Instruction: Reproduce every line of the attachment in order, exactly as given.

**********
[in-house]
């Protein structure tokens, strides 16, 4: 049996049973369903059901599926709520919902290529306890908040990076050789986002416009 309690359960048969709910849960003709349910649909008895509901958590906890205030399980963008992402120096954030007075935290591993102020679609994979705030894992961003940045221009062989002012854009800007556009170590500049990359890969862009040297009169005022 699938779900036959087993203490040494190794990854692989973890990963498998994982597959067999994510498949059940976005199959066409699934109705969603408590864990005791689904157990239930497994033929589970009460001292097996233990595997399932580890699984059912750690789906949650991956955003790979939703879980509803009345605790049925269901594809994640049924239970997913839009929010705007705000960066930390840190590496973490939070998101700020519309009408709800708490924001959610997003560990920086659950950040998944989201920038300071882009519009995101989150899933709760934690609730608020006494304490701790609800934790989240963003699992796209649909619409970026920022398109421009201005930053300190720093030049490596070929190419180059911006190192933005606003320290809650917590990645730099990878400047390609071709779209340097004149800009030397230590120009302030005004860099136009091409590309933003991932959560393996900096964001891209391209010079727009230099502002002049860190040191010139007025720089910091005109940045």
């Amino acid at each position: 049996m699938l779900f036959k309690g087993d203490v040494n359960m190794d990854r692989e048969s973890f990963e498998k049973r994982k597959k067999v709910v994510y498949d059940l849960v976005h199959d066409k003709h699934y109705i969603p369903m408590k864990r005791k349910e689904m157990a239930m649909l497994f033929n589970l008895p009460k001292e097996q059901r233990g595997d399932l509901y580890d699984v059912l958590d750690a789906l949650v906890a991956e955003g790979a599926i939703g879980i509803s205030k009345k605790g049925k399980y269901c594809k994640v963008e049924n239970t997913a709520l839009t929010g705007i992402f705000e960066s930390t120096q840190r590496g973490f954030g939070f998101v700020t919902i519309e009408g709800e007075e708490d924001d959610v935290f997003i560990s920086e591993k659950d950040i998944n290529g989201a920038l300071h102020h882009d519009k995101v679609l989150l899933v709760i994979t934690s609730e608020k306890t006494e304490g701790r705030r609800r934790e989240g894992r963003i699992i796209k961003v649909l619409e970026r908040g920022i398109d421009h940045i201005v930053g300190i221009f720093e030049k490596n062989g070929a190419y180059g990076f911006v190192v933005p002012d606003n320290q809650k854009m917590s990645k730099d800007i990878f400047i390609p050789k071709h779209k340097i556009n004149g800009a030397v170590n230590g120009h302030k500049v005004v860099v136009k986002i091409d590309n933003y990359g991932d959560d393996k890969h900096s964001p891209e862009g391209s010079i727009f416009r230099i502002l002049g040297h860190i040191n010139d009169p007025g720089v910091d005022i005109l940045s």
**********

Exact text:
[in-house]
């Protein structure tokens, strides 16, 4: 049996049973369903059901599926709520919902290529306890908040990076050789986002416009 309690359960048969709910849960003709349910649909008895509901958590906890205030399980963008992402120096954030007075935290591993102020679609994979705030894992961003940045221009062989002012854009800007556009170590500049990359890969862009040297009169005022 699938779900036959087993203490040494190794990854692989973890990963498998994982597959067999994510498949059940976005199959066409699934109705969603408590864990005791689904157990239930497994033929589970009460001292097996233990595997399932580890699984059912750690789906949650991956955003790979939703879980509803009345605790049925269901594809994640049924239970997913839009929010705007705000960066930390840190590496973490939070998101700020519309009408709800708490924001959610997003560990920086659950950040998944989201920038300071882009519009995101989150899933709760934690609730608020006494304490701790609800934790989240963003699992796209649909619409970026920022398109421009201005930053300190720093030049490596070929190419180059911006190192933005606003320290809650917590990645730099990878400047390609071709779209340097004149800009030397230590120009302030005004860099136009091409590309933003991932959560393996900096964001891209391209010079727009230099502002002049860190040191010139007025720089910091005109940045």
């Amino acid at each position: 049996m699938l779900f036959k309690g087993d203490v040494n359960m190794d990854r692989e048969s973890f990963e498998k049973r994982k597959k067999v709910v994510y498949d059940l849960v976005h199959d066409k003709h699934y109705i969603p369903m408590k864990r005791k349910e689904m157990a239930m649909l497994f033929n589970l008895p009460k001292e097996q059901r233990g595997d399932l509901y580890d699984v059912l958590d750690a789906l949650v906890a991956e955003g790979a599926i939703g879980i509803s205030k009345k605790g049925k399980y269901c594809k994640v963008e049924n239970t997913a709520l839009t929010g705007i992402f705000e960066s930390t120096q840190r590496g973490f954030g939070f998101v700020t919902i519309e009408g709800e007075e708490d924001d959610v935290f997003i560990s920086e591993k659950d950040i998944n290529g989201a920038l300071h102020h882009d519009k995101v679609l989150l899933v709760i994979t934690s609730e608020k306890t006494e304490g701790r705030r609800r934790e989240g894992r963003i699992i796209k961003v649909l619409e970026r908040g920022i398109d421009h940045i201005v930053g300190i221009f720093e030049k490596n062989g070929a190419y180059g990076f911006v190192v933005p002012d606003n320290q809650k854009m917590s990645k730099d800007i990878f400047i390609p050789k071709h779209k340097i556009n004149g800009a030397v170590n230590g120009h302030k500049v005004v860099v136009k986002i091409d590309n933003y990359g991932d959560d393996k890969h900096s964001p891209e862009g391209s010079i727009f416009r230099i502002l002049g040297h860190i040191n010139d009169p007025g720089v910091d005022i005109l940045s």